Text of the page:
The famous O’Connor Clan from Tubber know all about beating Kilkenny in national finals in Thurles’ Semple Stadium, writes Joe Ó Muircheartaigh, who spoke to Patrick O’Connor ahead of Saturday’s decider.
PATRICK O’Connor was all set – in the words of Christy Moore he had his tent “rolled up tight” and was ready for one of the many direct descendants of the Lisdoonvarna Music Festival out there. Oxegen 2009. The rite of passage of any 18-year-old.
Three years on it’s a bit of blur to him who was on the ticket that year, but believe it or not, Blur were there, so too Snow Patrol, The Kings of Leon and The Killers, not forgetting the Artane Boys Band teaming up with The Brilliant Things.
It’s a blur because O’Connor never did make it to Oxegen – the closest he came was getting to hear the Tulla Pipe Band in Cusack Park instead of the Artane Band in Punchestown.
“I just had my Oxegen tickets bought,” he recalls, “and I was called into the Under 21 squad. Not even in my wildest dreams did I think I’d be called in. I remember the day because I had just bought the tickets, so I sold them for a knockdown price straight away, just to be part of the panel. It was the week of the first round game against Limerick.”
So began Patrick O’Connor’s four-year under 21 career, as he emulated his father Pat, and uncles Enda and Michael in wearing the jersey at that level. And like Pat he was an under 21 while still a minor, the difference being that he was among the first Clare generation ever to win some silverware.
Enda played on the Munster final defeats of ‘72 and ‘74; Pat, who showed the way for Patrick by being on the under 21 squad for four years from ‘73 to ‘76 played in the finals defeats of ‘74 and ‘76.
“I’ve never had an experience like the 2009 team,” says O’Connor. “It gathered momentum. It was like a ball rolling. At the Limerick game I was just delighted to be there, but not long after that I really wanted to make the team. I put my hand up a bit in training,” he adds.
O’Connor got his chance in the Munster final in Dungarvan against Waterford, coming on at half-time for Cathal Duggan as Clare stormed to a famous 2-17 to 2-12 victory.
“I had a perfect view of the first half. I was up in the stand,” remembers O’Connor. “I was sitting beside Pa Kelly and the call came ‘Pa, Pa, come on’. I thought it was Pa Kelly that was going on and I didn’t think in my wildest dream that I was going on. “But nce I got in there I got on the ball early and I settled down. After that it was just a normal game. I was just trying to stop the ball from going through and doing my job for the team.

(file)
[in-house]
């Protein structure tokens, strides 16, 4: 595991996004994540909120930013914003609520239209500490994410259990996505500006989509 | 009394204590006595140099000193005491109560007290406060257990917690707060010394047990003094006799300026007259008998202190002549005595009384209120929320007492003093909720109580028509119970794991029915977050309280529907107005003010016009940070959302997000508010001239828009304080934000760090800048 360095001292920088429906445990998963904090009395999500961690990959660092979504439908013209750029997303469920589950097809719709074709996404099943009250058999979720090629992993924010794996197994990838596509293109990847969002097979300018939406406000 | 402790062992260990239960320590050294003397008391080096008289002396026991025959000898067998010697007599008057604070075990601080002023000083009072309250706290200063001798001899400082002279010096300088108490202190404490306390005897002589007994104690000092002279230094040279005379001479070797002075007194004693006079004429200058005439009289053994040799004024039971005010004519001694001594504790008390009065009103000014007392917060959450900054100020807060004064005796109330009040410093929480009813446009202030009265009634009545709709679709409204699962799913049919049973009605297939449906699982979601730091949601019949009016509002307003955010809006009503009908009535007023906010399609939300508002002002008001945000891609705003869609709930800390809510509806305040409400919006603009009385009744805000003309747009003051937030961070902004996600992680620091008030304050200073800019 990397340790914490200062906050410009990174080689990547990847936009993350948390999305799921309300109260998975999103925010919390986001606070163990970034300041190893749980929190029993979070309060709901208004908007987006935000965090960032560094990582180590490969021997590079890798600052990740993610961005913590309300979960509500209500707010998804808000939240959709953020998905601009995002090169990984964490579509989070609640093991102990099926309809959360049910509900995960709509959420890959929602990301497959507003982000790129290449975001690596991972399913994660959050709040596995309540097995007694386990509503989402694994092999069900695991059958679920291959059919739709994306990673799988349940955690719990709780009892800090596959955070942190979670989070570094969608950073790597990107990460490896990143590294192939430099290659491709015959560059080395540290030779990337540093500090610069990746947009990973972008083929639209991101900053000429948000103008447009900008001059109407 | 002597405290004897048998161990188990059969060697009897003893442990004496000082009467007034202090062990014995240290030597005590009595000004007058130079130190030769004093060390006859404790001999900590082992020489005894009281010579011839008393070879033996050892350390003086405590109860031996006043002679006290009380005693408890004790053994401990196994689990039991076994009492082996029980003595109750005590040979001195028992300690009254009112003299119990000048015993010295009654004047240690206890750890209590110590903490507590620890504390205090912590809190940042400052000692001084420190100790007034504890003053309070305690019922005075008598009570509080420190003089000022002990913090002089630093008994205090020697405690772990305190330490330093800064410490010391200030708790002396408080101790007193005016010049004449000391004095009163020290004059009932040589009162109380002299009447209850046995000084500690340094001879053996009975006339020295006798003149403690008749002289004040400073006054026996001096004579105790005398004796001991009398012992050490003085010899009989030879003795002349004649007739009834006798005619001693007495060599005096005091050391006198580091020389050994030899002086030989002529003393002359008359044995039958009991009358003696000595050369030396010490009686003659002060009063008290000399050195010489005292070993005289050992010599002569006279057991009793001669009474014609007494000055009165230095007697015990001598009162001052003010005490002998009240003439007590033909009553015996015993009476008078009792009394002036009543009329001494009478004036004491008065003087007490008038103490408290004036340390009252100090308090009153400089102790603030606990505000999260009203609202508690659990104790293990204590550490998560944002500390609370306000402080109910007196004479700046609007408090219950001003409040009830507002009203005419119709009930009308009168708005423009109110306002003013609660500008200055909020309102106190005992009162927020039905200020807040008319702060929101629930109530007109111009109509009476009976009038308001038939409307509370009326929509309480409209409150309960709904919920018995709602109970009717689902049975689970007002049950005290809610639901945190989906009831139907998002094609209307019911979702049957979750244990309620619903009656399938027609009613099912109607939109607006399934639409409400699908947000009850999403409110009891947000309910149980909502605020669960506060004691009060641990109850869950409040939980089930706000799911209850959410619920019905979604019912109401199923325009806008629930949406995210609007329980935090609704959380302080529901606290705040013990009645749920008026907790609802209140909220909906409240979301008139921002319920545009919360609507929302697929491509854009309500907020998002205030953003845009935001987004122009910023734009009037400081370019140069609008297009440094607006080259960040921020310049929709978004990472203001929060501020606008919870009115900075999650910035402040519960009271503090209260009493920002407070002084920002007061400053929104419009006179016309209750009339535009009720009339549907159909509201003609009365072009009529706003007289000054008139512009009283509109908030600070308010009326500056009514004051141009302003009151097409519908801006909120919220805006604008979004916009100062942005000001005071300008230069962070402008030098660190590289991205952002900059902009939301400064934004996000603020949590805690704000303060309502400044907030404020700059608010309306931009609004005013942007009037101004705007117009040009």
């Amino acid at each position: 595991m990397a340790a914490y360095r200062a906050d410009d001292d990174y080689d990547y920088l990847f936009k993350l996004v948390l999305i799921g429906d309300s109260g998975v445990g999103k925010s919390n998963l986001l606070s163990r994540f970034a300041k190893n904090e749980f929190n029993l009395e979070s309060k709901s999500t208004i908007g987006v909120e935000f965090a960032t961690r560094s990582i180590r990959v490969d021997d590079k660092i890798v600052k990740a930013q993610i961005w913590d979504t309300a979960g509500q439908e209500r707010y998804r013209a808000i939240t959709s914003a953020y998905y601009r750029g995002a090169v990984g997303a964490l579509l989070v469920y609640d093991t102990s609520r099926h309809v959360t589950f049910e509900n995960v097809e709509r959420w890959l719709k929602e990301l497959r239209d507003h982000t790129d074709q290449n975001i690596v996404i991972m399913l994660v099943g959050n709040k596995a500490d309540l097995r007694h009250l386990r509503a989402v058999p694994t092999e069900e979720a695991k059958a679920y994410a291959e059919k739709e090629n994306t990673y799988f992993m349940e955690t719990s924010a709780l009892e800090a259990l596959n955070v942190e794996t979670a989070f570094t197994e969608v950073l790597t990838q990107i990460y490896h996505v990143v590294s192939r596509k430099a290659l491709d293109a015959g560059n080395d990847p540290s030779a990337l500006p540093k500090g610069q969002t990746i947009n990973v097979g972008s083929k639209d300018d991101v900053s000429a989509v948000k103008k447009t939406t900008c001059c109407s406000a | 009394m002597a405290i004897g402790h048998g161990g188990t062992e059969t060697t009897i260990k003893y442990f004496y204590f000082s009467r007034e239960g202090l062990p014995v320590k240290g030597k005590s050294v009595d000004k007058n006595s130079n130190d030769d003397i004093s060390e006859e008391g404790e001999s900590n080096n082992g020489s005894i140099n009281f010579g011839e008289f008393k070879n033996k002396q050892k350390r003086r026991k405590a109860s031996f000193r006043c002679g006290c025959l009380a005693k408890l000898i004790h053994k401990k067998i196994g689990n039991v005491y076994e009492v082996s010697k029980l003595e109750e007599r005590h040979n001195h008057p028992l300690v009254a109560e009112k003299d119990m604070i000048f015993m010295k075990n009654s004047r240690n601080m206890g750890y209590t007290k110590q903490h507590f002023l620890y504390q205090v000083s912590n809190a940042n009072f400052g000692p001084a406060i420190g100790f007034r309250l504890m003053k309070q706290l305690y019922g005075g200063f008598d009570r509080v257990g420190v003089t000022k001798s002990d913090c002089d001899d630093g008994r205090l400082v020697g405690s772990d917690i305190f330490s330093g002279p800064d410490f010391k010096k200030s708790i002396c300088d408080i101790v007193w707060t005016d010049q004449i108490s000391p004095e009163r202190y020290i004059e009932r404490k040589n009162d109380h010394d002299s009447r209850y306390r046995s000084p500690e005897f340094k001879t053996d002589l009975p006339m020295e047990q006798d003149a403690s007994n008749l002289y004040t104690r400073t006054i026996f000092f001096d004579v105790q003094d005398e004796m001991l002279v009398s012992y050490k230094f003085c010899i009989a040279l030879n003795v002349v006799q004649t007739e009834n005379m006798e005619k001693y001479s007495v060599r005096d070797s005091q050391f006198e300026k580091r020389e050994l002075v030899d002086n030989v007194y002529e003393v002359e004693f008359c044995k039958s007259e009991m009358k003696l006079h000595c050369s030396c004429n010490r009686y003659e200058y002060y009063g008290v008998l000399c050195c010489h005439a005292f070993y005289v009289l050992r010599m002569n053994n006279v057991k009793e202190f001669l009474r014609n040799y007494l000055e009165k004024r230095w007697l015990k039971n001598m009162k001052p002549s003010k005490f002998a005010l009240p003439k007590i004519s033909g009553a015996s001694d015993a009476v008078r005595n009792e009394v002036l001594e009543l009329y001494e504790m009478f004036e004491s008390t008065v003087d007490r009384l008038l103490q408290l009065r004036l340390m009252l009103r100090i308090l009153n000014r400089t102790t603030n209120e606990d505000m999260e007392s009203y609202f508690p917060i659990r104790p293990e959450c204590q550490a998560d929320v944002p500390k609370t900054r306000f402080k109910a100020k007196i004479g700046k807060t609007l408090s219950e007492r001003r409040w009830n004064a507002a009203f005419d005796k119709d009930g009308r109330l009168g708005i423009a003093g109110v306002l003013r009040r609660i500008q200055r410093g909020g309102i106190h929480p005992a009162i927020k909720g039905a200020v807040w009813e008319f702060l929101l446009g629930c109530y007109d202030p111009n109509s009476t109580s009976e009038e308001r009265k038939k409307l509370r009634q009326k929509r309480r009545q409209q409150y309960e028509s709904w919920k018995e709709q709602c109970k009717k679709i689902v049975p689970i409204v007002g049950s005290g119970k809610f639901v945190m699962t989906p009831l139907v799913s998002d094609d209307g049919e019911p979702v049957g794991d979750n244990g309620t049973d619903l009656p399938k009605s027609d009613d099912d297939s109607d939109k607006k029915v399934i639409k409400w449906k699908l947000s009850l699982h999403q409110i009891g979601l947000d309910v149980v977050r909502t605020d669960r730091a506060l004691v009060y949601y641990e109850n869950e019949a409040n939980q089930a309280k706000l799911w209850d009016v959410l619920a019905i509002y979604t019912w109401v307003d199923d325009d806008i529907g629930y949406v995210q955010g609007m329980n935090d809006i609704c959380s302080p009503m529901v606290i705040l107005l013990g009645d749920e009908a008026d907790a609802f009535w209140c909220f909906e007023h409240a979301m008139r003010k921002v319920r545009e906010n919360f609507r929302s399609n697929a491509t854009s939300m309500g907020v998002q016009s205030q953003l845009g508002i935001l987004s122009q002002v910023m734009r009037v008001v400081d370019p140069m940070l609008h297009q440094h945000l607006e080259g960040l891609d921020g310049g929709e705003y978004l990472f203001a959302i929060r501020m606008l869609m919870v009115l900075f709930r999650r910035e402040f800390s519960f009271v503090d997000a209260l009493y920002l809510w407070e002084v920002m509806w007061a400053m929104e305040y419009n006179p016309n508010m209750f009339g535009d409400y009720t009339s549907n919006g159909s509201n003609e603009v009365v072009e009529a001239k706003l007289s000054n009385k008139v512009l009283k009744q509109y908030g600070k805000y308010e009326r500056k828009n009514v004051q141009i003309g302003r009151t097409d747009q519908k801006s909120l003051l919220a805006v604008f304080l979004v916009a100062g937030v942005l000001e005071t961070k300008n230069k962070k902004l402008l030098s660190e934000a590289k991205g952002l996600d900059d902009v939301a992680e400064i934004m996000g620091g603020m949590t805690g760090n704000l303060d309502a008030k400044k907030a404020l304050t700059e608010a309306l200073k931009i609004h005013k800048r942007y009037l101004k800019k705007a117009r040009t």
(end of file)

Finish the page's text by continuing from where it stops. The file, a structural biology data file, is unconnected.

“I was named to start the final and Sean Collins wasn’t because of his shoulder, but he got the nod for on the day. It was a huge occasion. At that stage Clare fans were starving for success.
“Myself and Conor McGrath came on about five minutes apart from each other and I got to run Croke Park for a while. I didn’t make much of a difference but it was nice to be there at the final whistle.”
O’Connor’s meteoric rise continued when he made his senior debut in 2010 – the same kind of progression that Pat and Enda made in the mid-’70s as Fr Harry Bohan began to assemble a side capable of mixing it with the best of them. It’s a history and heritage that all the O’Connors were weaned on.
“There isn’t much video footage of that time,” says O’Connor, “but over the years I’ve got a grasp of it. I’ve met all the players Pat and Enda played with and picked up on what a successful team that ‘70s side was – they are great role models to have, to try and reach that kind of level.
“Between my father and my uncles, they’ve instilled a great pride of club and parish into me. On the back of that a great pride of being a Clareman and I’d like to think that pride in my club and my county show,” he adds.
You don’t have to travel far from the O’Connor homestead on the edge of Tubber’s New Line to see this – it’s there that the O’Connors have their own hurling field, custom built posts made in Connor Engineering next door, sidelines and endlines mapped out.
“There’d be about 20 of us out there, all within about ten years of each other,” says O’Connor. “Myself and my brother and all the children of my uncles and aunts. At this stage they’re dotted around the country, but during the summers we’d all be out there playing away. The hurling matches we’d have on the lawn would be as fierce as anything I’ve played,” he adds.
Until Saturday that is, when O’Connor bids to emulate father Pat and uncle Enda by winning two national titles against Kilkenny – the first is in the bag from the 2009 in Croke Park, now for Thurles where Pat and Enda enjoyed National League successes against the Cats in 1977 and ‘78.
“We’re expecting classic Kilkenny hurling where the emphasis is on winning your own ball,” says O’Connor. “There can be no marking space and no zonal defending. You have to go toe to toe with your man and come out on top. That’s the responsibility that’s on you for the team.
“We have no doubt about it that Kilkenny are favourites. They had a great win over Galway. They’ve looked strong throughout their Leinster campaign. They a couple of lads with senior experience and more on the training panel, so they’re definitely the standardbearers at every level.
“When you see the Kilkenny jersey, they are the standardbearers and you’d like to think you’re able to raise your game another five or ten per cent to just be able to match yourself against Kilkenny – pitch yourself against the best.”
Above: Patrick O’Connor.